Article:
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By Phil Hall | November 22, 2013

BOOTLEG FILES 507: “The Nix and Muchmore Films of the Kennedy Assassination” (two 8mm film records of the murder of President Kennedy in 1963).

LAST SEEN: Unauthorized postings of both films are on YouTube and other online video sites.

AMERICAN HOME VIDEO: Each film has been incorporated into numerous Kennedy assassination documentaries.

REASON FOR BOOTLEG STATUS: The endless attempt to make sense of the death of the president.

CHANCES OF SEEING A COMMERCIAL DVD RELEASE: Not as standalone films, of course, but you can find them within documentaries that properly licensed the footage.

Fifty years ago today, President John F. Kennedy was assassinated in Dallas. Incredibly, there was no professional media on the scene when the fatal shots destroyed the president’s life – the only film footage that exists of the crime are a handful of silent 8mm films shot by amateurs lining the streets of the doomed presidential motorcade.

The most famous footage of the crime, of course, was taken by Abraham Zapruder. This film offers the most comprehensive record of the shot that shattered the president’s skull. But two other 8mm films of the event have also played an important role in documenting the assassination. These films were taken from an angle opposite of Zapruder’s view, and they have been responsible for both showing the tumult following the assassination and for launching the conspiracy theories that surround the murder.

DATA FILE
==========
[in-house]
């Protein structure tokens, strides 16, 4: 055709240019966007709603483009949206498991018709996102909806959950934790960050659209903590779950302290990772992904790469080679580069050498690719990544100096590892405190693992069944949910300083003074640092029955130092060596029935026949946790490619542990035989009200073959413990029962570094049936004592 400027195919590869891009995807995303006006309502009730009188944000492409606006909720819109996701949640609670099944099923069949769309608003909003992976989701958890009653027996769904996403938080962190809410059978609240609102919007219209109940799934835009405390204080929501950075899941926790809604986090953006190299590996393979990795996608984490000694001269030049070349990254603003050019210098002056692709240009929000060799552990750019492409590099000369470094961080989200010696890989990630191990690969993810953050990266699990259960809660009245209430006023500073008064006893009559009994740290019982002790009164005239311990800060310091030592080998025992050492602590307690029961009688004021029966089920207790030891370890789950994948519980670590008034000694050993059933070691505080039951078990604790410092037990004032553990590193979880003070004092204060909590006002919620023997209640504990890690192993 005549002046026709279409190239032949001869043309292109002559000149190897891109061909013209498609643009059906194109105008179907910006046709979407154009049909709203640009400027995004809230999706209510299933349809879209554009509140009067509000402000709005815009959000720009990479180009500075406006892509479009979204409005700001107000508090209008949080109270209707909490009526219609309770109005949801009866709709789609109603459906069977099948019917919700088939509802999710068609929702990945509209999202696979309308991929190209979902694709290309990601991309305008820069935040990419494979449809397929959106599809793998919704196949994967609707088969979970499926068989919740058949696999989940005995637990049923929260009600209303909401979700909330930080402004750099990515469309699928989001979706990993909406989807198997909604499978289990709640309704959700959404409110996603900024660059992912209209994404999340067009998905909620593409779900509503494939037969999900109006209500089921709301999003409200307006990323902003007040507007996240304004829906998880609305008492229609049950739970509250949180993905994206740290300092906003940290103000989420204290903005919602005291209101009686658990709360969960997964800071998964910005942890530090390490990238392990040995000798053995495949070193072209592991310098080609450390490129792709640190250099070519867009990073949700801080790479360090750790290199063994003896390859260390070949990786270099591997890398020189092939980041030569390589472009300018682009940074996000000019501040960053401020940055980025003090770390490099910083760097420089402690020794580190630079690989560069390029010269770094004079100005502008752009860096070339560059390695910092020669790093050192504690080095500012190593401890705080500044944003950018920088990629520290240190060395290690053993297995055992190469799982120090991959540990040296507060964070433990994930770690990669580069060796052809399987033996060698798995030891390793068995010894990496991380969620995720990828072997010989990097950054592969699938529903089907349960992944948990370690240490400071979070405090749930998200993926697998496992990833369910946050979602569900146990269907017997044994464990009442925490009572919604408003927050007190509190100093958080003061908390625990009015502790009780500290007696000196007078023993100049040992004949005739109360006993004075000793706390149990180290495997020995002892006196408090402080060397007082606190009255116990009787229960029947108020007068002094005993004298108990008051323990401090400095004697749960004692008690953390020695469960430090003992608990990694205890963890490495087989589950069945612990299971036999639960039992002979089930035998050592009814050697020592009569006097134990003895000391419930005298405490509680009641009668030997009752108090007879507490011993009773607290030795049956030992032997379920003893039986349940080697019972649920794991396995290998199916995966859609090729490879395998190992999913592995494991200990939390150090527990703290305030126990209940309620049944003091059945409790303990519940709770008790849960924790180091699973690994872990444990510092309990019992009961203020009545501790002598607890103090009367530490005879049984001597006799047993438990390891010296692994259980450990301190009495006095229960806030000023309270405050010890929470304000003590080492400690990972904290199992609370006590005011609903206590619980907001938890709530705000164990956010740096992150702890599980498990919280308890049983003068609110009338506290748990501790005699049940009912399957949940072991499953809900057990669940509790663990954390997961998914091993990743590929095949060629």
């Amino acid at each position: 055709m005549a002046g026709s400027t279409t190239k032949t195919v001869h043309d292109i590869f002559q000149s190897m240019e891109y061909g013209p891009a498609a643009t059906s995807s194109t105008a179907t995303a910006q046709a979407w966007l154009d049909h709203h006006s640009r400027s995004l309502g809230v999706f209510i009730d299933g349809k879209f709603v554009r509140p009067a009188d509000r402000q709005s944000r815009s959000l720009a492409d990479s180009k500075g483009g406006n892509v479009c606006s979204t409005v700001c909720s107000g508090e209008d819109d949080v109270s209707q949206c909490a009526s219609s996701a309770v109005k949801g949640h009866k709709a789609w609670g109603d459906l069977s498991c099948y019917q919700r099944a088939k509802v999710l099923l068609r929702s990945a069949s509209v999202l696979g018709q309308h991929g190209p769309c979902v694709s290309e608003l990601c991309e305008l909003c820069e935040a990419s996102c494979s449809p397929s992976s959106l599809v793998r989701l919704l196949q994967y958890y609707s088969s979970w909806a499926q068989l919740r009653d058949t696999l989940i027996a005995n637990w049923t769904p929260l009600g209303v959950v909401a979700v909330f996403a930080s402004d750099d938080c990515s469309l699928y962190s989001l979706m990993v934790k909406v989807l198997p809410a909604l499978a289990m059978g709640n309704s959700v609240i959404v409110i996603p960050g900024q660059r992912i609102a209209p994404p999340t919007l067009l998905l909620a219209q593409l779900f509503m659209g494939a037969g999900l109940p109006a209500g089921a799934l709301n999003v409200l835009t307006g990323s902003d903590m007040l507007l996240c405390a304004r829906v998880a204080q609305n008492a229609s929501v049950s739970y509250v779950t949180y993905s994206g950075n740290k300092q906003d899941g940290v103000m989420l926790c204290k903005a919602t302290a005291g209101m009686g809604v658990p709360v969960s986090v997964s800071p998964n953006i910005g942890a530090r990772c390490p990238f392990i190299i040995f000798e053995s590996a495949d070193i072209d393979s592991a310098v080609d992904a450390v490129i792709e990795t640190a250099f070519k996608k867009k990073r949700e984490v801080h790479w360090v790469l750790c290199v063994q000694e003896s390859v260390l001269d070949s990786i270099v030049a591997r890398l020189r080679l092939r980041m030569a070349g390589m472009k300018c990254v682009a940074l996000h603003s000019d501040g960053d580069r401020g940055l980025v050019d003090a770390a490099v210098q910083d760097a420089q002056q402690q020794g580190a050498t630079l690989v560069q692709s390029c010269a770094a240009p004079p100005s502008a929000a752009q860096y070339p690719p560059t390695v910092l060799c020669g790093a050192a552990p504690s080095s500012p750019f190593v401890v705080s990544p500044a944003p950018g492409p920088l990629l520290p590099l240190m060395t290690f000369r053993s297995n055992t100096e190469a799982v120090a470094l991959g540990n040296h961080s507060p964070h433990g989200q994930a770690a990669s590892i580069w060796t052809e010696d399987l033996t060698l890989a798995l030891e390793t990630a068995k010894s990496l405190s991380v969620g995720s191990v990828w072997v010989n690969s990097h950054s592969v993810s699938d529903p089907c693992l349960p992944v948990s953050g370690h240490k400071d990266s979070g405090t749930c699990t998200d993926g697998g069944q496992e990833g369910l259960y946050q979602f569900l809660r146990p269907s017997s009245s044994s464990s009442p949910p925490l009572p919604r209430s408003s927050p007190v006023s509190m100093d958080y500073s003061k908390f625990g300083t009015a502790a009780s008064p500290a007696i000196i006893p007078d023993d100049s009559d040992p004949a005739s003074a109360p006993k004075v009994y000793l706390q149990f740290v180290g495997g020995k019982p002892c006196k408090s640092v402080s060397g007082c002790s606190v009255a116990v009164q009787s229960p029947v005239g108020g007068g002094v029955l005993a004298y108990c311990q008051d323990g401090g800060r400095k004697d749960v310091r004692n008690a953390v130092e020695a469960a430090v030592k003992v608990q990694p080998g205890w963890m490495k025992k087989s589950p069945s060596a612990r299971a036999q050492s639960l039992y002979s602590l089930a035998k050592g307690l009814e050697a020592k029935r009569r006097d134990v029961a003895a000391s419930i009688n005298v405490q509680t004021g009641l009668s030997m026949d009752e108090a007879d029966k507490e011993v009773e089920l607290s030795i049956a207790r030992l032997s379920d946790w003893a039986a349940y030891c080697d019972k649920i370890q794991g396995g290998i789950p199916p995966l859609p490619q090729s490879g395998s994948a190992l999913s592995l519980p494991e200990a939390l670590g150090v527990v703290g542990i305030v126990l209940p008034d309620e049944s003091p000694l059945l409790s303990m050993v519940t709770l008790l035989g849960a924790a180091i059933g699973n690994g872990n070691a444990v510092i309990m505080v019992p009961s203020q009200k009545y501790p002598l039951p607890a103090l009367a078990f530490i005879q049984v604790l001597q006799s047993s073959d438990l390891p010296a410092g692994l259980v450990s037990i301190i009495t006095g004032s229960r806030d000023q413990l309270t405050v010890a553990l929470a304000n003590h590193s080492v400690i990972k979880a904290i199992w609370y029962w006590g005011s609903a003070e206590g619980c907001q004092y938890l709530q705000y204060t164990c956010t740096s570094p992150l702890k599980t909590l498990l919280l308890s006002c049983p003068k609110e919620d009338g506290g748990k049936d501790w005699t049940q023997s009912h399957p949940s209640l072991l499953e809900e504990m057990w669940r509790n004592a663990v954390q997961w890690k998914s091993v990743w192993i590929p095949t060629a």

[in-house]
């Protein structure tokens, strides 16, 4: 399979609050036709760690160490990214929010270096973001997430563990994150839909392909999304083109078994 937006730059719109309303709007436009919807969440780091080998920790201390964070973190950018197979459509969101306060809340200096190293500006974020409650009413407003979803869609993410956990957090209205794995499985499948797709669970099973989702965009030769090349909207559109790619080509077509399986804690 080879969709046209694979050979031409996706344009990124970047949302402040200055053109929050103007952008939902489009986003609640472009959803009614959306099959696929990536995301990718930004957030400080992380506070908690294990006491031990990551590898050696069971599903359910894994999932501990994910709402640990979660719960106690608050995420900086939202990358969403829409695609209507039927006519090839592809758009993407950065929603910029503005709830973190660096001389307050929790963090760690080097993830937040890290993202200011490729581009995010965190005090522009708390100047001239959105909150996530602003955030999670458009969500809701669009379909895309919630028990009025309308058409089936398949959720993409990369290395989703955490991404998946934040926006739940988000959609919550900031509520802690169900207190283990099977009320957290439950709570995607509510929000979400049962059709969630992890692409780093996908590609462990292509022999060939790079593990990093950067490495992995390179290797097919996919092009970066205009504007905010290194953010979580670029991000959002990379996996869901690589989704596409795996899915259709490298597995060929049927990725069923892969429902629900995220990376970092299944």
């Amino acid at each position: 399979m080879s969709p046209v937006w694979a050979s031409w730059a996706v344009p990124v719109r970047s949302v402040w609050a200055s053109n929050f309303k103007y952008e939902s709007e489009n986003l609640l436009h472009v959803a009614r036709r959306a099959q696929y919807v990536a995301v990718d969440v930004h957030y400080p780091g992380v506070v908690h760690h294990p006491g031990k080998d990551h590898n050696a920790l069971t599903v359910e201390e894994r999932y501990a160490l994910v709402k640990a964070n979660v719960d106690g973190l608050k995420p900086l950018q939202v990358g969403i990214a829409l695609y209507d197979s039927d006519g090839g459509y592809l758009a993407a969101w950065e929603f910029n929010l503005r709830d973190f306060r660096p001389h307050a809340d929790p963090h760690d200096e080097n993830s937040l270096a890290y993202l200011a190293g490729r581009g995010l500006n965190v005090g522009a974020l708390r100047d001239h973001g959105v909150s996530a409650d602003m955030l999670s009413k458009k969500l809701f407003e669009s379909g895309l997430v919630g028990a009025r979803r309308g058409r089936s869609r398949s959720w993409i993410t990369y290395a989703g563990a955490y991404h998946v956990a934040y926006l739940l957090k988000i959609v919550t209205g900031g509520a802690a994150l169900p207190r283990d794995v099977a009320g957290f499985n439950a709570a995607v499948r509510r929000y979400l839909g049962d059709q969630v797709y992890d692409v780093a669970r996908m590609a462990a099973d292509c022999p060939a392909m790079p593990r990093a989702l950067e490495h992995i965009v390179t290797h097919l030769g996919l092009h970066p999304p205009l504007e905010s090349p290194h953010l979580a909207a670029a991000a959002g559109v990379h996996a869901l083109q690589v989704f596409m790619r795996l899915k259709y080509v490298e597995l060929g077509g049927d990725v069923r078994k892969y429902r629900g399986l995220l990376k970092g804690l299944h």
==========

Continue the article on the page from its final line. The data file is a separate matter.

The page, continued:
Orville Nix was an air conditioning engineer in the Dallas office of the General Services Administration. When the presidential motorcade made its way through the city, Nix left his office and took a Keystone 8 mm camera to make a home movie of the event.

Nix was standing across the street from Zapruder as the motorcade drove by. The Nix film does not clearly show the skull-exploding fatal gunshot impact that is horrifically clear in the Zapruder film, but it shows First Lady Jacqueline Kennedy scrambling out from her seat in the back of the presidential limousine as Secret Service agent Clint Hill rushed to jump on the car. The Nix footage offers a view of the grassy knoll where spectators viewed the assassination, and it concludes with bystanders rushing wildly in the panic of the moment.